Bulldogs look for return to health

July 20, 2010 8:29:00 AM

David Miller -

 

STARKVILLE -- Last season, Mississippi State''s men''s basketball team had nearly enough injured players to field a talented infirmary squad.  

 

With guards Twany Beckham and Shaun Smith and forward Elgin Bailey shelved for the 2009-10 season, the Bulldogs lacked depth and were forced to use their starters more minutes.  

 

After nearly every game coach Rick Stansbury offered a reminder: "If you would have told me we''d be without (ineligible freshman Renardo) Sidney, Elgin, Twany, and Shaun ..." 

 

That statement came following wins and losses, as Stansbury either finished the statement lamenting the limited bench options or praising his team''s fight toward a share of the Southeastern Conference Western Division title. 

 

Entering the summer, the Bulldogs knew they''d have to replace center Jarvis Varnado and guard Barry Stewart. But after guard Phil Turner''s release and the uncertainty surrounding Dee Bost, who is awaiting word on an amateurism appeal with the NCAA, having all three injured players back this season could be critical.  

 

Only Bailey has yet to be released by medical personnel, though the forward should be cleared for agility drills in August following ankle and anterior cruciate ligament surgery.  

 

Bailey''s status and the on-schedule recoveries of Smith and Beckham from hip surgeries is positive news for a MSU team that will have six players who didn''t suit up last season. 

 

"You''ve got to have depth if you want to go far in tournaments," Smith said last week. "We''re just glad we''ll have it this year." 

 

The fact that Smith and Beckham said they''re operating at close to 85 percent fitness is a good sign, head trainer Scotty Johnson said.  

 

Hip injuries, especially bone spurs, typically lead to a delicate and patient recovery.  

 

To have two instances strike the team in one season is rare, Johnson said.  

 

"We probably hadn''t seen anyone (in MSU basketball) with hip scopes," Johnson said. "About two or three years ago, we had seen one with football. Softball, maybe one or two. It''s kind of run in that streak, and hopefully it ends with this one."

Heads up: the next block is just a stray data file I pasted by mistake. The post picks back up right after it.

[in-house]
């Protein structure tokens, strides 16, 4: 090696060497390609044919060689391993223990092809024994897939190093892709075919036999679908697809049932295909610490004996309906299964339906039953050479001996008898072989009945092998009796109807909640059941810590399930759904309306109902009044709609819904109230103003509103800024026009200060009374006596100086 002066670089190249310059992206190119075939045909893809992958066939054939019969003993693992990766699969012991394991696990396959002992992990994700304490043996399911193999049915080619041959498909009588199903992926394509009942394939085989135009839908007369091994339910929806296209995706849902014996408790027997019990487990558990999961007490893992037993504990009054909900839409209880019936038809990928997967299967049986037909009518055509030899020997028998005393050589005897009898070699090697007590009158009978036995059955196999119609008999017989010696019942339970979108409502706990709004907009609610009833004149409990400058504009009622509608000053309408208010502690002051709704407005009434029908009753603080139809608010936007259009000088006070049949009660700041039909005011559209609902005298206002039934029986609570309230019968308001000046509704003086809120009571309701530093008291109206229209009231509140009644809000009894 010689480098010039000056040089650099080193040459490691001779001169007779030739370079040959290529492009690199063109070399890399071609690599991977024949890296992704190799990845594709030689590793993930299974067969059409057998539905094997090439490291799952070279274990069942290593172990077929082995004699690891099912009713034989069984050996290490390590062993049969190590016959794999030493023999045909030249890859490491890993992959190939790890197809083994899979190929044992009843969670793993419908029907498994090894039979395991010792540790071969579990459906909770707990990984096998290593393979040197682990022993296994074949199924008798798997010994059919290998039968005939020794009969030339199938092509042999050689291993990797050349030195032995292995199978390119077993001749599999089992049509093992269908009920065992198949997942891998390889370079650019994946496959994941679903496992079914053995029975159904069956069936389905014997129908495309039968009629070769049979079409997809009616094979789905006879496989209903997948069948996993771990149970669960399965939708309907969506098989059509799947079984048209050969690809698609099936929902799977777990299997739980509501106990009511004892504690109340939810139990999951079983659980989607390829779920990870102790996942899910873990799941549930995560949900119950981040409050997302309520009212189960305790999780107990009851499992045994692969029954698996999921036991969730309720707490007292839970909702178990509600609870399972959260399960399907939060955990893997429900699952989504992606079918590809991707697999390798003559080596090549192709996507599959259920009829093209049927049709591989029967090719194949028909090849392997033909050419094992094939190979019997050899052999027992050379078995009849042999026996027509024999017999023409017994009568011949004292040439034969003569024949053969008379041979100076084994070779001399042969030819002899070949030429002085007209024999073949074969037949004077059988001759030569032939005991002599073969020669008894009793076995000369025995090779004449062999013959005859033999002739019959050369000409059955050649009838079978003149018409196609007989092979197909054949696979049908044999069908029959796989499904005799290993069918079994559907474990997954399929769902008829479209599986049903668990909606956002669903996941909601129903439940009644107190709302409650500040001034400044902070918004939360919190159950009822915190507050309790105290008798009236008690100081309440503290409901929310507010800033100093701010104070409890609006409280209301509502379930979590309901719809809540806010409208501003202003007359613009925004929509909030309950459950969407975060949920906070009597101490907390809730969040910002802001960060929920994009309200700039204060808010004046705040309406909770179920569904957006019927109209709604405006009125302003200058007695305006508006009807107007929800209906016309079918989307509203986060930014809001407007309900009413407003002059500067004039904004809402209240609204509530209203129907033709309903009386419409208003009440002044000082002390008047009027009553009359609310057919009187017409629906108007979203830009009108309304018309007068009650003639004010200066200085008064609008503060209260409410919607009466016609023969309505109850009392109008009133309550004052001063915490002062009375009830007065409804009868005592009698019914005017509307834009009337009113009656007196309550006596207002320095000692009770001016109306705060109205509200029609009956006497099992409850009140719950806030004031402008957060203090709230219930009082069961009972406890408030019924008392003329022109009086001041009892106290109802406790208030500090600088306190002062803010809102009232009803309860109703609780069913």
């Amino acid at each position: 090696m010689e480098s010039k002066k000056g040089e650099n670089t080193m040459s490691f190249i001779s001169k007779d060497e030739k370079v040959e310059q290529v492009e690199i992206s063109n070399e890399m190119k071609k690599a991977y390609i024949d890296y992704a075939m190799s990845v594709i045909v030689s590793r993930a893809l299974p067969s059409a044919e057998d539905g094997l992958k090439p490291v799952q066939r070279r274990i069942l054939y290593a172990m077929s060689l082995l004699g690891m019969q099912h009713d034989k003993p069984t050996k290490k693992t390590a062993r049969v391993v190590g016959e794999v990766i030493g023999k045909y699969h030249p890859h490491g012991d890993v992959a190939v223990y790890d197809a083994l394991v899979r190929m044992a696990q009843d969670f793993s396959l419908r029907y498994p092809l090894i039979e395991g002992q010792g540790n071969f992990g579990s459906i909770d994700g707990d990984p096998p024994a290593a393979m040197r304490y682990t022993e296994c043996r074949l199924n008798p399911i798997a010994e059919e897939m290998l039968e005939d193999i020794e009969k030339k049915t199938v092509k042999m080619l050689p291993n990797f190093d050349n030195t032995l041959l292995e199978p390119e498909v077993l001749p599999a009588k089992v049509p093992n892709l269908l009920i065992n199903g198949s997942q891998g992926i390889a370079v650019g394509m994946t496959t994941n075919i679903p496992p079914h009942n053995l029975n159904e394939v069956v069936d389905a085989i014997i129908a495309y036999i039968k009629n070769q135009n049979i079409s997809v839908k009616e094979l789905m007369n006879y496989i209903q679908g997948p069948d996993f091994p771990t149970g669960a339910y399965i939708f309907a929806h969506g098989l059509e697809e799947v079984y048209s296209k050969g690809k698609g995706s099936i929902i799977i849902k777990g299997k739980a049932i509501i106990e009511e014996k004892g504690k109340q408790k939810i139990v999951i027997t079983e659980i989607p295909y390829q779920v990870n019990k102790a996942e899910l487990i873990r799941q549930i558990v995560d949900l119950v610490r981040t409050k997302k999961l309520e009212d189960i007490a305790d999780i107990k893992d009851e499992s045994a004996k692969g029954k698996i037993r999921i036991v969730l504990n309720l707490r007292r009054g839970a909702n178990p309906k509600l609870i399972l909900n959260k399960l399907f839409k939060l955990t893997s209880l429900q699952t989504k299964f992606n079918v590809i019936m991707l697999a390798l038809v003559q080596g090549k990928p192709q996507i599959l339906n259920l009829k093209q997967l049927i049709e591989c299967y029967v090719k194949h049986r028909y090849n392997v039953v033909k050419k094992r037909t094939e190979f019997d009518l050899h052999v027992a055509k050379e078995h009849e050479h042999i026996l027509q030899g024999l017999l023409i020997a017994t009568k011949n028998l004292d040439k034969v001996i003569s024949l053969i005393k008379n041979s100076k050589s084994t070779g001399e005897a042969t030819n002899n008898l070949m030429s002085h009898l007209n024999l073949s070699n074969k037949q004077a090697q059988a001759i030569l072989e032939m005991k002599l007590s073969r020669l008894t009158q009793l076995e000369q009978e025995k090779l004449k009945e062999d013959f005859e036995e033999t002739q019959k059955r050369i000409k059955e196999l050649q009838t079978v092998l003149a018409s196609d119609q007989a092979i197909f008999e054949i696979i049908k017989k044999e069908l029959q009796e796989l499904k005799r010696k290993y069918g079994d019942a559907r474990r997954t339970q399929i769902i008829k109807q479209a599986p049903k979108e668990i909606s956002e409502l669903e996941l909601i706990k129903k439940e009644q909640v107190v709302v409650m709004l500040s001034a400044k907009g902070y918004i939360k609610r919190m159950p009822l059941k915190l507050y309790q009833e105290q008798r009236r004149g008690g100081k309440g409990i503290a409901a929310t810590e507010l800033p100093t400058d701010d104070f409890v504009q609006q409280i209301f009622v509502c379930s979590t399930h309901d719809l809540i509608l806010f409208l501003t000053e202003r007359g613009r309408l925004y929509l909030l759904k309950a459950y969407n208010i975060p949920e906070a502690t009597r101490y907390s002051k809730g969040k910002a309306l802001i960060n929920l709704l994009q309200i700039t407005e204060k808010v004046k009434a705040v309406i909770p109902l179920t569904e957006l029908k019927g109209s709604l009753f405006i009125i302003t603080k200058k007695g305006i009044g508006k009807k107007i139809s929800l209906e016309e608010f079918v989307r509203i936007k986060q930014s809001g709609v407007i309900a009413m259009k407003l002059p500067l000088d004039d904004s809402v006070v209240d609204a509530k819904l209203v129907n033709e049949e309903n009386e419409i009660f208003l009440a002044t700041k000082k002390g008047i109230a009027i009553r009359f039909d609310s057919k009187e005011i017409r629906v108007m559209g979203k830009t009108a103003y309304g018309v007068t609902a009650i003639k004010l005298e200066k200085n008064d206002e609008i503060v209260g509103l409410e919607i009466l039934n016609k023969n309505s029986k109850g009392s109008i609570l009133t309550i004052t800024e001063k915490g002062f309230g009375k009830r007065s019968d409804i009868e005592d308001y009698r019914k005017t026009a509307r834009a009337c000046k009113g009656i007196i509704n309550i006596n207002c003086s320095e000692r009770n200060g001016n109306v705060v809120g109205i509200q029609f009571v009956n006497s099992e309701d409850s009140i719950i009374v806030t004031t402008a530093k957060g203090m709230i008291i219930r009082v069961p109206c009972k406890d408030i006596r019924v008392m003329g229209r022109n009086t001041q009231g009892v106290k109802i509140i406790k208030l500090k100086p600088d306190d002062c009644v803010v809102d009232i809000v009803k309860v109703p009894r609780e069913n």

Dr. Thomas Byrd performed the hip surgeries on Smith and Beckham in Nashville, Tenn. Johnson said the procedures are the first step in a "long, steady process." 

 

Before Smith and Beckham could return to practice, though, they needed to gain strength in the training room before moving to the weight room. Strengthening the muscles around the hips -- abdominal muscles, quadriceps, hamstrings, glutes -- was just as vital to the rehabilitation phase, Johnson said.  

 

"It''s not like an ankle or a knee where you can have surgery, tape them up, put a brace on it, and find a way to make it stable and secure to feel good about things," Johnson said. "With a hip, you can''t brace that or tape that up. It''s important the surgery goes well and they are getting good treatment and rehab." 

 

Life on the training table was difficult for Beckham, who missed games due to injury for the first time in his basketball career. He''d dealt with pain in both hips since high school but never thought much of it because X-rays couldn''t pinpoint the cause. He took pain medication and got through the sharp, prodding pains in high school based on "being the best player on the court." 

 

Beckham, who averaged 8.4 minutes a game as a freshman, continued to fight through the pain his freshman season at MSU until one day in practice he noticed he''d lost a step trying to guard Bost. 

 

"Guarding someone like Dee, who is really fast, you have to be in a strong stance," Beckham said. "Some days, you can get to a spot and other days my body just wouldn''t let me get there because my hips were poking at me.  

 

"In college, you have to be that much faster and stronger. When I did more, the pain increased, and I knew I had to have something done." 

 

Smith''s hip pain history is similar to Beckham''s, though the Macon native has experienced a far more checkered injury history. In high school, he had surgery to repair a torn hip ligament and had ankle and wrist surgeries.  

 

Smith missed portions of his high school career due to injury. The redshirt freshman didn''t play a minute for the Bulldogs last season. He admits he faces a tough road adjusting to Division I basketball and staying injury free. 

 

"I just pray I don''t have any more injuries," Smith said. "I try to block that out of my mind so I can keep building my game. I''ve been working out for a long time and it''s coming back slowly. But I didn''t play last year, so everything will be new to me." 

 

Both players can already see and feel a difference in their hips roughly three-and-a-half months from the start of the season. Both experience some soreness following workouts but anticipate being pain free when the season starts.  

 

"At first, I was worried about parts of my game slipping," Beckham said, "but I''ve become faster and I can move better. It should really help me defensively because I can slide my feet better and get down and stay in a stance more.  

 

"Playing, I''m pain free right now. When I''ll be 100 percent without pain depends on how my body responds."